City West v Massey  EWCA Civ 704: Clarification of ‘Cogency’ by Maximilian Velarde
The Court of Appeal’s consideration of the two joint appeals in City West v Massey and Manchester & District Housing Association has offered some clarification with regards to the making of Suspended Possession Orders (SPO). The reality is that the considerations relevant for an SPO are incredibly unclear, with both tenants and landlords left uncertain as to what is required in order to either satisfy the making of an SPO or an outright order.
The appeal dealt with two claims relating to tenants who had been accused of cultivating cannabis in their property. In both cases the tenants asserted that they were not responsible, but were disbelieved by the judges sitting at first instance. Both were cases of ‘third-party’ cultivation, with no previous breaches of the tenancy conditions. In City West, where the cannabis was cultivated by the tenant’s partner, no prosecution of the tenant ensued. In the case of Manchester, the tenant was convicted of permitting the production of cannabis and was sentenced to custody. In both cases District Judges made SPOs, which was overturned in the case of Manchester by a circuit judge on appeal.
The evidential requirements for determining whether an SPO should be granted (in reality a fact-heavy exercise) derive from the case of Sandwell MBC v Hensley  HLR 22. This was another case involving cannabis cultivation, though there by the tenant himself. The court stated that there needed to be ‘cogent evidence’ that the previous conduct will cease for an SPO to be made. The vagueness of the word ‘cogent’ has resulted in some uncertainty, culminating in the two appeals in City West and Manchester.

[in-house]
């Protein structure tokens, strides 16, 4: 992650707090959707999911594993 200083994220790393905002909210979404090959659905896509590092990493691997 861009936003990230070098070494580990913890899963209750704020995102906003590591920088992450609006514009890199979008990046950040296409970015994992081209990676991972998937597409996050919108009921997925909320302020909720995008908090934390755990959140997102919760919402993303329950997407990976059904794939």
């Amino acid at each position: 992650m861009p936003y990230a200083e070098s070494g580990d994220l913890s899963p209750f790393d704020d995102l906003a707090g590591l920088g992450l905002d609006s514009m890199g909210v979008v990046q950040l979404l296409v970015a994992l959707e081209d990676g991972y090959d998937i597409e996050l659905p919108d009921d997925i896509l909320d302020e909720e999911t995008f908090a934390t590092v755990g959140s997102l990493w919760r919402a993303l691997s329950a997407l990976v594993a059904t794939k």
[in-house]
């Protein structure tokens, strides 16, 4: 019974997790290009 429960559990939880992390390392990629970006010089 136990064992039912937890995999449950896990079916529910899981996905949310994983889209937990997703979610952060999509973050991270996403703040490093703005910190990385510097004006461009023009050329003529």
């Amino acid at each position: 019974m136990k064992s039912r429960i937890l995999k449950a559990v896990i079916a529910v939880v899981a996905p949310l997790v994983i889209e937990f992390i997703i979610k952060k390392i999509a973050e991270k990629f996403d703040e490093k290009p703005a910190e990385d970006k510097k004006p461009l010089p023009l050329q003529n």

At para 47 Arden LJ, giving the agreed judgment of the court, remarked that
‘To be ‘cogent,’ the evidence must be more than simply credible: it must be persuasive. There has to be evidence which persuades the court that there is a sound basis for the hope that the previous conduct will cease or not recur.’
She commented that this was a ‘realistic’ requirement. It took into account a ‘sound basis for hope for the future’ but the tenant did not have to give a ‘cast-iron’ guarantee. At para 49 it was stressed that the evidence relating to future compliance did not solely have to focus on the tenant himself, but could cover actions of other individuals. It was emphasised at para 52 that there was no absolute rule that prevented an SPO being made in circumstances where the tenant has lied, though naturally there could be serious consequences for a tenant who tells untruths.
In deciding to grant a SPO Arden LJ emphasized that the court must first make relevant findings of facts before considering whether to exercise its discretion. The judge should be clear which evidence is accepted and which is rejected. Any assurances by the tenant could be cross checked against other evidence and the motives of a tenant. Concluding, the court dismissed the appeal in City West but allowed it in Manchester. Accordingly, in both cases the SPOs were confirmed.
It will have to be seen whether the decision will have a practical impact on the exercise of judges’ discretion to suspend orders for possession. Indeed, despite the supposed clarification of ‘cogent evidence,’ the requirement still seems broadly painted. The impact may well be limited. The power to suspend remains a wide one, heavily dependent on the facts of a given case.